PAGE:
In a sense, this criticism makes both too much and too little out of Schmitt’s definition of the Political. It makes too much out of it, since the friend-enemy distinction is not supposed to describe the empirical reality of states’ relations. War between states appears as only the ultimate possibility in a broad spectrum of political choices and strategies. It defines a Grenzbedingung, a liminal condition against which international politics has to be conducted, but it does not determine the forms and modes of politics as such.

At the same time, the criticism makes in fact too little of Schmitt’s distinction. Since it operates on the ontological rather than empirical level, it cannot be reduced to an enumeration of political relationships between states. Such relationships already presuppose the distinction between friend and enemy to be made.

Peaceful negotiations between states consequently rest on a prior agreement about the distinction - and on an assumption that this distinction itself remains non-negotiable. Against the ‘realist’ reading, it is important to emphasize that in order to be a constitutive act, the distinguishing between friend and enemy constitutes an agonistic rather than antagonistic relationship.

This distinction is crucial indeed. For Schmitt, the identification of the enemy, of another political entity, involves the recognition of equality between these entities. The other is not a foe, an adversary that has to be conquered, converted, or annihilated.

As an enemy, the other is recognized as an equal, and while war is always a possibility between enemies, this war is always ‘circumscribed’ (eingehegt), regulated, and part of an overall order. As such, the relationship should be considered agonistic, ‘in which each opposes the other (and the other’s presumptive beliefs) while respecting the adversary at another level’ (Connolly, 1991) as an equal.

This formalization of enmity is exactly aimed against the antagonistic relationship of foes with its tendency to total, terminal conflict. In order to be Political, in order to constitute the ‘units of the international system’, the distinction between friend and enemy must establish order rather than chaos.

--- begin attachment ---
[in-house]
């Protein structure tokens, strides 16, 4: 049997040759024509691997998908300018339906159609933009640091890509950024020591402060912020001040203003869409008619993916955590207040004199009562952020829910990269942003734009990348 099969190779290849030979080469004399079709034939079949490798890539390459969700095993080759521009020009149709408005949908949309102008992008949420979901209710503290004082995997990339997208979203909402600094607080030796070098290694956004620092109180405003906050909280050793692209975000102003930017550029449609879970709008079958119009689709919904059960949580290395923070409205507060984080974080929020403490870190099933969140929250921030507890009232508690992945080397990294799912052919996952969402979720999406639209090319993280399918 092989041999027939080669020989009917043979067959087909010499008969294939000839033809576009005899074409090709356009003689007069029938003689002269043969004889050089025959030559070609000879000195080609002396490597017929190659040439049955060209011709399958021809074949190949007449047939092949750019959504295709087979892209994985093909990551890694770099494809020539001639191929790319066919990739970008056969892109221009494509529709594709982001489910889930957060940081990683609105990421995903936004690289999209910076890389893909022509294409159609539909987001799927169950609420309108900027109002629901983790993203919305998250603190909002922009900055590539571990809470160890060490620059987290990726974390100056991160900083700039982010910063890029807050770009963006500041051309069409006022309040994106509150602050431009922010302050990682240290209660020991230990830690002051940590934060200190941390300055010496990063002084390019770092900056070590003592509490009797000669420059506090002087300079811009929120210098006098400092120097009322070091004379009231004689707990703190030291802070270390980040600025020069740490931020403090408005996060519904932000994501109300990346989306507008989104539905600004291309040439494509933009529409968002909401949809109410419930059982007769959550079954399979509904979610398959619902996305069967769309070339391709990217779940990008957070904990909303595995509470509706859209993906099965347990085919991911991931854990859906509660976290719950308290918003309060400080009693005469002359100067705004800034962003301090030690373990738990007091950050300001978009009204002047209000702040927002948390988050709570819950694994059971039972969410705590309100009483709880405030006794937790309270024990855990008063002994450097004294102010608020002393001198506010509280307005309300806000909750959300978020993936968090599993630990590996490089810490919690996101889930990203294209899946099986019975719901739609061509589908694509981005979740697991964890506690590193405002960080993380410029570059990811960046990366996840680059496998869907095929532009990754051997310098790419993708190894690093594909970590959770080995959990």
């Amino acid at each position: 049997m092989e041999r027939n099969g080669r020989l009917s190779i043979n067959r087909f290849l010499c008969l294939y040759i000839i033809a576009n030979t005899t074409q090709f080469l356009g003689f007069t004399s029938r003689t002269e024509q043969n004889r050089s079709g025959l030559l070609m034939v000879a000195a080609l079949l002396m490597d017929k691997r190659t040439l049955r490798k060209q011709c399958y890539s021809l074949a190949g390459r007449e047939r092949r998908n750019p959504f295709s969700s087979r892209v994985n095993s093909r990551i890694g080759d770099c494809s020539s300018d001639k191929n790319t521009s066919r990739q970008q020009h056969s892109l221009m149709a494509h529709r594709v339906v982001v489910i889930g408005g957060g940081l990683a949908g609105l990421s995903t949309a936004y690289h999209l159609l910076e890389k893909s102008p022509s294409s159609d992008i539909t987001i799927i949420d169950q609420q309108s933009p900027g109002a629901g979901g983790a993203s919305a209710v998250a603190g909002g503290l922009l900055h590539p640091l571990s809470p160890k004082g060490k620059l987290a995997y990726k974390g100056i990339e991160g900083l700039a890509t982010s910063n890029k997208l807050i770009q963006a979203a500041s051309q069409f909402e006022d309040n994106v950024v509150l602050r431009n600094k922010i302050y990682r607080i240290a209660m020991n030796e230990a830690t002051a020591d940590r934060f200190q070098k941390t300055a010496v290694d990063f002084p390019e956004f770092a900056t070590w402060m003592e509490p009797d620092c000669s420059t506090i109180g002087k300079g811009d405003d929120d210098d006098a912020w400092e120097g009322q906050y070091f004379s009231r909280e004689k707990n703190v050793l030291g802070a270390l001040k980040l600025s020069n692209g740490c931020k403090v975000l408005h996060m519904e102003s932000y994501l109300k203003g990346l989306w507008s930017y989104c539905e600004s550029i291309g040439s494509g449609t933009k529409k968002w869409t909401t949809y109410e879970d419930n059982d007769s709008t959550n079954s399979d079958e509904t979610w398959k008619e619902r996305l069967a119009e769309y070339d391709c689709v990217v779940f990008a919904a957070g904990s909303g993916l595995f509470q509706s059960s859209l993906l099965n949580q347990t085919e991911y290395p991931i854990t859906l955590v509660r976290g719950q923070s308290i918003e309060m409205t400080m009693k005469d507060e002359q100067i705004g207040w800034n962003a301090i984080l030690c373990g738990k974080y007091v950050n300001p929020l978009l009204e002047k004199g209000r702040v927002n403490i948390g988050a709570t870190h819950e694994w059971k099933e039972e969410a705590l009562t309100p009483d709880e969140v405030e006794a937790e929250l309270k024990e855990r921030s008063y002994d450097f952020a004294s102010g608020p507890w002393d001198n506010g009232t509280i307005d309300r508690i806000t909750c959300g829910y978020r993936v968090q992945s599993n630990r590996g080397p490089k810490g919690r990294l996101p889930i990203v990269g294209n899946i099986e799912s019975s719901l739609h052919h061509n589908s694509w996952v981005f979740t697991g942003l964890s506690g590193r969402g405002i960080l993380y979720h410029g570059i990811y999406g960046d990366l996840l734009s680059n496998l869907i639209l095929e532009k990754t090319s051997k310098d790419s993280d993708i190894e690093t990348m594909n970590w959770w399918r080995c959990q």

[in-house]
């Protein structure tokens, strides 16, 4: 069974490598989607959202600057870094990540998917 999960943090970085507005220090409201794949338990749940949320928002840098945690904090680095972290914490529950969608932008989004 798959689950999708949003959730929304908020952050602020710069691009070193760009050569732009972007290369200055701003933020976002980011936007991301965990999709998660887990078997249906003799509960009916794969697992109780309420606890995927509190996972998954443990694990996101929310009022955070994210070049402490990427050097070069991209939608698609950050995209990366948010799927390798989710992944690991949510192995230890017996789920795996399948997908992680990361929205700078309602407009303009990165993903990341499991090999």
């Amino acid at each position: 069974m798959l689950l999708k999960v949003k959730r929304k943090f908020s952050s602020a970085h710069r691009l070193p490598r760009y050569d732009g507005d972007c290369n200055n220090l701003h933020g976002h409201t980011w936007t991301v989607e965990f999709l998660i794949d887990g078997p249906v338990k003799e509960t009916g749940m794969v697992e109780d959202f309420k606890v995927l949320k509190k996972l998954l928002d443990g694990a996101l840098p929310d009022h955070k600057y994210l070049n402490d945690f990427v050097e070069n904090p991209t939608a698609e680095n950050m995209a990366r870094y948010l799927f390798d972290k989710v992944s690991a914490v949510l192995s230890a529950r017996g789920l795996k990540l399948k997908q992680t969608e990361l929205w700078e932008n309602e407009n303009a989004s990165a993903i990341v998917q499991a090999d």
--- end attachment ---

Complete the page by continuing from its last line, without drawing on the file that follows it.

One might then suggest a re-formulation of the ‘friend-enemy’ distinction into a more neutral ‘identity\difference’ semantic structure, arguing that the individuation and constitution of political spaces can be accomplished by less bellicose mediations. Yet this in turn would, to my mind, underestimate the debt owed by national and trans- national identities to discourses of enmity, danger and threat.

The reason for this is not that we cannot imagine difference in any other way than threatening. Neighbors, colleagues, and co-workers might very well define each other as different, yet without any reference to threat and danger. What is absent from the social spaces and localities they inhabit, however, is what defines and constitutes political space in the international system: sovereignty.

In order to understand the role of authority and power in the negotiation of identity and difference in the international system, we need to recall that the drawing of the boundaries between inside and outside, and thus the establishment of a political space can never be referred to any anterior feature of nature or history. It is ultimately a contingent, indeed arbitrary act, never born out of necessity.

If identities are always the product of ultimately arbitrary choices, they can be contested, denied and rejected. Alternative modes of identities, alternative framing of spaces can be offered, denying the truth claim by any one authorized version. Yet to the sovereign gaze, this contest of identities is unacceptable.

For only if the identity authorized from a sovereign position remains undisputed can it remain sovereign. Any ‘attempt to pluralize and politicize identities militates against achievement of the highest good’ (Connolly, 1991). In order for the sovereign position to ‘secure itself as intrinsically good, coherent, complete or rational and in order to protect itself from the other that would unravel its self-certainty and capacity for collective mobilization if it established its legitimacy’, the very mode of being different is a threat, an enemy to sovereignty (Connolly, 1991).

In a system in which Universalist claims meet in a pluralist setting, in which absolute claims are decided by the relativity of power, difference is thus driven into enmity. For a state to compromise on its identity would mean its death. To contest a political identity is thus a declaration of war.

Schmitt’s definition of the Political and its intrinsic relationship with sovereignty thus describes an inherent tension in the international system between the plurality of political orders and the universality of their respective truth-claims.